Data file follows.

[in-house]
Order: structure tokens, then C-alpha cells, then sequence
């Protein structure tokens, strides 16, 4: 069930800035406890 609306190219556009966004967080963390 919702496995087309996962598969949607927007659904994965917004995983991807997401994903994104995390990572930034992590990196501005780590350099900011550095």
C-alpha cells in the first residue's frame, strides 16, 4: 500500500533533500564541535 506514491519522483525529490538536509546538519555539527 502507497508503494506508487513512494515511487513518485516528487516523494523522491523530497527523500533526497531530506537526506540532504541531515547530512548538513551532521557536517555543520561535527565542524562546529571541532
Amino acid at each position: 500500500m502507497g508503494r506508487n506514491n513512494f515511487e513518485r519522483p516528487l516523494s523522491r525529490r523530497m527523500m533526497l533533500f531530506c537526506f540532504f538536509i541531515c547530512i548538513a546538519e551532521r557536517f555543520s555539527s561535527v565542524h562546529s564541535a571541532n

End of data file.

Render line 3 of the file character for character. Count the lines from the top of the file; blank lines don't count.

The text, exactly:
């Protein structure tokens, strides 16, 4: 069930800035406890 609306190219556009966004967080963390 919702496995087309996962598969949607927007659904994965917004995983991807997401994903994104995390990572930034992590990196501005780590350099900011550095």